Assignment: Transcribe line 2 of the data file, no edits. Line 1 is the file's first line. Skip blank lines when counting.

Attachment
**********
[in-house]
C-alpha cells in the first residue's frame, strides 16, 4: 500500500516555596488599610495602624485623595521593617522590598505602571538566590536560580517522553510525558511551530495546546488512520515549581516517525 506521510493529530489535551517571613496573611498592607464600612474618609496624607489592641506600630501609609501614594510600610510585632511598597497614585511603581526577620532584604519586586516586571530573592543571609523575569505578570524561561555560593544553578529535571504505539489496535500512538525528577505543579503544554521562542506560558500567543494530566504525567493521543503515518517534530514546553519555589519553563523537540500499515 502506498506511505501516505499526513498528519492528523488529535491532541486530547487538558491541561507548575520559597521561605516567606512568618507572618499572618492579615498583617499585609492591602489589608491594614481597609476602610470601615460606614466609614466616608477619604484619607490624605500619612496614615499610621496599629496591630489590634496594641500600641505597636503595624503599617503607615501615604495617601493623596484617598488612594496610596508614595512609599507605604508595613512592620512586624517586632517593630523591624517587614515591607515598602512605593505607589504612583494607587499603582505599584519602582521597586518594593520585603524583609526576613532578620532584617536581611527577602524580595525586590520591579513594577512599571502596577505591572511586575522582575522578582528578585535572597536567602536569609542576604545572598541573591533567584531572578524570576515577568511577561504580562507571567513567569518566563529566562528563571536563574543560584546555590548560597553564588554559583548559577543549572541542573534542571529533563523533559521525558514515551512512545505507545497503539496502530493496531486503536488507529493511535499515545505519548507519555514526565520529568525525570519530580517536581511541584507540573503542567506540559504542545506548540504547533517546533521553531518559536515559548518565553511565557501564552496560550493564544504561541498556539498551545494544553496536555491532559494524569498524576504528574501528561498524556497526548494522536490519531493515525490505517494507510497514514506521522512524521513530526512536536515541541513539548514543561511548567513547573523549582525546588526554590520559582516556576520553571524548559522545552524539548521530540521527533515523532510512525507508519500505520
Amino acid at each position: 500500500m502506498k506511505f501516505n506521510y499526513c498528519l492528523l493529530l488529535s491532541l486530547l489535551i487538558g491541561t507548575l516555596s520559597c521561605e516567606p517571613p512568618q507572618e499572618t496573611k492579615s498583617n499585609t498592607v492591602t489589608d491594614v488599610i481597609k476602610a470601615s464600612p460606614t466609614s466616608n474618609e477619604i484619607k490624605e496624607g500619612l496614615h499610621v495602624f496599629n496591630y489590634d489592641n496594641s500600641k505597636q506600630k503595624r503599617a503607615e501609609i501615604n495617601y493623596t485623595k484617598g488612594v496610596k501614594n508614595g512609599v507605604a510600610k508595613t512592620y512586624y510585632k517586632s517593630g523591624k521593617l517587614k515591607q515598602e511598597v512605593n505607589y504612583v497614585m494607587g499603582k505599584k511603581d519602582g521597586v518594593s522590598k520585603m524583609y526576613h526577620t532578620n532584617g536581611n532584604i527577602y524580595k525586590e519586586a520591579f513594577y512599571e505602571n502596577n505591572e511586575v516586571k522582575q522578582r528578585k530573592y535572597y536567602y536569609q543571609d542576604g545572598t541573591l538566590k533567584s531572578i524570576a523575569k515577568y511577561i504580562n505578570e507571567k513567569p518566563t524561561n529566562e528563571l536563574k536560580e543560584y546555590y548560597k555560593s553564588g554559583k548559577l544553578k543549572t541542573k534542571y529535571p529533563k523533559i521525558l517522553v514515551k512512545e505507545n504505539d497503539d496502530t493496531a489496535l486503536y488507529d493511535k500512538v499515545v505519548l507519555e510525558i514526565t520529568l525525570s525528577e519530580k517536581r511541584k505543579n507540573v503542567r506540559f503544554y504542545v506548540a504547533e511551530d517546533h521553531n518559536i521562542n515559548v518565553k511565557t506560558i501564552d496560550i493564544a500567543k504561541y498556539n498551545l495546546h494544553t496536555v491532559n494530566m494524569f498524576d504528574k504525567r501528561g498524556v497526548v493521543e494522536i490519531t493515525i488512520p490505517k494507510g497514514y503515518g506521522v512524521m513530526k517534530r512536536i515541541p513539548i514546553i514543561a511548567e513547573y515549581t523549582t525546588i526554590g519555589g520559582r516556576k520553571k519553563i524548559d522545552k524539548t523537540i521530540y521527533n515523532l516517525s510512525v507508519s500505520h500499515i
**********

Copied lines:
C-alpha cells in the first residue's frame, strides 16, 4: 500500500516555596488599610495602624485623595521593617522590598505602571538566590536560580517522553510525558511551530495546546488512520515549581516517525 506521510493529530489535551517571613496573611498592607464600612474618609496624607489592641506600630501609609501614594510600610510585632511598597497614585511603581526577620532584604519586586516586571530573592543571609523575569505578570524561561555560593544553578529535571504505539489496535500512538525528577505543579503544554521562542506560558500567543494530566504525567493521543503515518517534530514546553519555589519553563523537540500499515 502506498506511505501516505499526513498528519492528523488529535491532541486530547487538558491541561507548575520559597521561605516567606512568618507572618499572618492579615498583617499585609492591602489589608491594614481597609476602610470601615460606614466609614466616608477619604484619607490624605500619612496614615499610621496599629496591630489590634496594641500600641505597636503595624503599617503607615501615604495617601493623596484617598488612594496610596508614595512609599507605604508595613512592620512586624517586632517593630523591624517587614515591607515598602512605593505607589504612583494607587499603582505599584519602582521597586518594593520585603524583609526576613532578620532584617536581611527577602524580595525586590520591579513594577512599571502596577505591572511586575522582575522578582528578585535572597536567602536569609542576604545572598541573591533567584531572578524570576515577568511577561504580562507571567513567569518566563529566562528563571536563574543560584546555590548560597553564588554559583548559577543549572541542573534542571529533563523533559521525558514515551512512545505507545497503539496502530493496531486503536488507529493511535499515545505519548507519555514526565520529568525525570519530580517536581511541584507540573503542567506540559504542545506548540504547533517546533521553531518559536515559548518565553511565557501564552496560550493564544504561541498556539498551545494544553496536555491532559494524569498524576504528574501528561498524556497526548494522536490519531493515525490505517494507510497514514506521522512524521513530526512536536515541541513539548514543561511548567513547573523549582525546588526554590520559582516556576520553571524548559522545552524539548521530540521527533515523532510512525507508519500505520